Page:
More recently, the network has been experimenting with concurrent podcast and broadcast production, as was the case with The Dropout, the story of ex-Theranos CEO Elizabeth Holmes, and A Killing on the Cape. On top of being able to enjoy some of the efficiencies that come out of producing audio and video at the same time, Lichstein pointed out that the network was able to reach a whole new audience with the audio versions of the story, an audience that, over the past few years, has been moving away from network television and toward streaming video and audio entertainment.

“It’s not just a financial transaction, it’s a creative and business relationship. I have to feel I can navigate those relationships, and that there’s respect on all sides”

To co-pro or not to co-pro?

But how does one decide if a co-production is the way to go? Co-productions are different from regular productions in many ways, not the least of which is that they multiply the usual difficulties encountered by a factor or of two or three. According to Ina Fichman, a producer with dozens of producing credits, the most recent being the France/Canada collaboration Inside Lehman Brothers: “It’s not just a financial transaction, it’s a creative and business relationship. I have to feel I can navigate those relationships, and that there’s respect on all sides,” she added.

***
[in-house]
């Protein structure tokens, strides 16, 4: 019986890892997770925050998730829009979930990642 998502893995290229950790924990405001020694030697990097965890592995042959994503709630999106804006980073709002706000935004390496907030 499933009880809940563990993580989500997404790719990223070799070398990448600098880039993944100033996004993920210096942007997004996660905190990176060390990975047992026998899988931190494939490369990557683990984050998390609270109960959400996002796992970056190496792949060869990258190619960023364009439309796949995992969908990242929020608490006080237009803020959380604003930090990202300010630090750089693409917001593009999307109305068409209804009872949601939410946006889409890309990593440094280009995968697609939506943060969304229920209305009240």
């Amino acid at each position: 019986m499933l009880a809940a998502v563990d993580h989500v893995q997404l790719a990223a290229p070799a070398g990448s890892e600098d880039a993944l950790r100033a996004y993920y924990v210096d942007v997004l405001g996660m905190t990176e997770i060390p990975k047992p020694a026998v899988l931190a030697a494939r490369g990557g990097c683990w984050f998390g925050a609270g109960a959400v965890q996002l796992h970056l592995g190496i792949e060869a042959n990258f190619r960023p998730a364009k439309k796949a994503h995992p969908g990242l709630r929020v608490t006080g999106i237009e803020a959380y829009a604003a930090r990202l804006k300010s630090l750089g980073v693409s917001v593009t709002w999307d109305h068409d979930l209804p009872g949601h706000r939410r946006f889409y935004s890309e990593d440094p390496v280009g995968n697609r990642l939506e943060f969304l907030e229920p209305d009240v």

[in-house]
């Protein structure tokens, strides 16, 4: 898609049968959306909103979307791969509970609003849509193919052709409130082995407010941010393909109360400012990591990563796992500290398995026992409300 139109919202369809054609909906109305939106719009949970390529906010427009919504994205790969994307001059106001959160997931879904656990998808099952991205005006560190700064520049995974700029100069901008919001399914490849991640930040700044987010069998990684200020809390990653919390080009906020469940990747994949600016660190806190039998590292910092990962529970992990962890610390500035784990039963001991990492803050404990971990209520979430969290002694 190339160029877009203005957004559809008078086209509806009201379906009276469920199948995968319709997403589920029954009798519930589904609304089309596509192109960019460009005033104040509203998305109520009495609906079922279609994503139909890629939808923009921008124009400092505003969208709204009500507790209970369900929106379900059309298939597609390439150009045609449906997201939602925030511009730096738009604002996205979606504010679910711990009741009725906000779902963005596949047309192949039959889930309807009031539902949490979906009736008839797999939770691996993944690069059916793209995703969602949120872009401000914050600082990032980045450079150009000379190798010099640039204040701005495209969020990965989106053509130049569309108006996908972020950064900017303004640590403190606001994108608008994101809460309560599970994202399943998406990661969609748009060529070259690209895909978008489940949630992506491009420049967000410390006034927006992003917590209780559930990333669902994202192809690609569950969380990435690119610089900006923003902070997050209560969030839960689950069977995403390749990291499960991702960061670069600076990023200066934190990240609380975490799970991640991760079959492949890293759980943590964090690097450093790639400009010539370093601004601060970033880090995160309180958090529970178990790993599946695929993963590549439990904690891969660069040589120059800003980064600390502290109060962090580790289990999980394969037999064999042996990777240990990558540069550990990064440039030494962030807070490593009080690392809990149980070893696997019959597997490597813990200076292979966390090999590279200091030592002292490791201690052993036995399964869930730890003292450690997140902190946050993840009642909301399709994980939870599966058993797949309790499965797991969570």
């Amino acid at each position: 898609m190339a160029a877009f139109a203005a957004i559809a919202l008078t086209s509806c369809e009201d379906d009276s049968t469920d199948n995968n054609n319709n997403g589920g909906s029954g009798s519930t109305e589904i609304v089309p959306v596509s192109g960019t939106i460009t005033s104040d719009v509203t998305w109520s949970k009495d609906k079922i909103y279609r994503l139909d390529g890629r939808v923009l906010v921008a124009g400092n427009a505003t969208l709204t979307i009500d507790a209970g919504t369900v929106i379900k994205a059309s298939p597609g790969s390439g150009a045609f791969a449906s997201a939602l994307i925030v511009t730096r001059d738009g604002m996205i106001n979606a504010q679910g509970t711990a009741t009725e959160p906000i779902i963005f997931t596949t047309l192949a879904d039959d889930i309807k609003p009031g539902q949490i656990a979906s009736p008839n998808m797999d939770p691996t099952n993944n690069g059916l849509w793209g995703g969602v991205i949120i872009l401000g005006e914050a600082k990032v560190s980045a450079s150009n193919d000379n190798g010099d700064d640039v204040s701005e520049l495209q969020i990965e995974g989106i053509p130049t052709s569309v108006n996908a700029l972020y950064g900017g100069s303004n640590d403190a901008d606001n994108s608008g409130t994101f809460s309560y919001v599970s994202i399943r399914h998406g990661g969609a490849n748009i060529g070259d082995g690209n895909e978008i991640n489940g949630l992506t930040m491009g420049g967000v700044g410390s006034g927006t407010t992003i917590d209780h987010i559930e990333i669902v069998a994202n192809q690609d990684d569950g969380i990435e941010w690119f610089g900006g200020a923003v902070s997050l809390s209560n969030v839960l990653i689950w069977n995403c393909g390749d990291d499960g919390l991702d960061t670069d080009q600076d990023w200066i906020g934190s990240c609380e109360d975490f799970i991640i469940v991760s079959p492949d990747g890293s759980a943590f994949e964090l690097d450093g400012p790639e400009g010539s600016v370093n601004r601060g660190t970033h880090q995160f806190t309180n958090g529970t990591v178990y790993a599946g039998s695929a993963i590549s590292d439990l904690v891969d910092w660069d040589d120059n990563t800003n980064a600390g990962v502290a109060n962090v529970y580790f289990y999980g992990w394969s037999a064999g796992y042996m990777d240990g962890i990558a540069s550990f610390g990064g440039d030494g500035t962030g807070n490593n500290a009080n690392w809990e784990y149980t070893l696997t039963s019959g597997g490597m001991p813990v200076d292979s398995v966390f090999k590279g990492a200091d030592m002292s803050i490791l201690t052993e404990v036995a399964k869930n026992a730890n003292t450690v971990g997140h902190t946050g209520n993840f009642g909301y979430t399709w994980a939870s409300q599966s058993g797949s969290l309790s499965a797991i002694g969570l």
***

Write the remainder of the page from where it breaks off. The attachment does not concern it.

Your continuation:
Paul Cadieux, a veteran with 150 co-productions to his credit, among them the 2019 feature documentary Gaza, knows from experience that agility is also key. “If Plan A doesn’t work, there are still 25 other letters in the alphabet.” According to Cadieux, there’s also something to be said for creating ways of working as you go along. “If you get through one co-pro, then you’ve got a model that can make it faster and easier in the future.” At the same time, producers need to be aware of the various non-negotiables that come with doing a project as an official treaty co-production. “It generally means a lot more legal fees and a lot more requirements,” Cadieux reminded the audience. “Vs. co-financing partnerships where you work it out on a case-by-case basis.”

And there definitely are some red flags producers need to be aware of. “Changing the composer may not be a big deal in some countries in terms of the bottom line and tax incentives,” points out Cadieux, but in Canada it is. He remembers a co-production earlier in his career with France, during which he received a call from a counterpart in France who said, “You know those things we were going to do in Canada? Well, now we’re going to do them in France.” As Cadieux reminded that producer, and the audience at the Hot Docs conference, “It doesn’t work that way.”

For more detailed information on co-production opportunities, consult the online resources for Canadian filmmakers and international partners on our website.

Leora Kornfeld
So far in life, Leora has been a record store clerk, a CBC radio host, a Harvard Business School case writer, a blogger and a crossword puzzle clue. Currently she’s a media and technology consultant, working with clients in the US and Canada.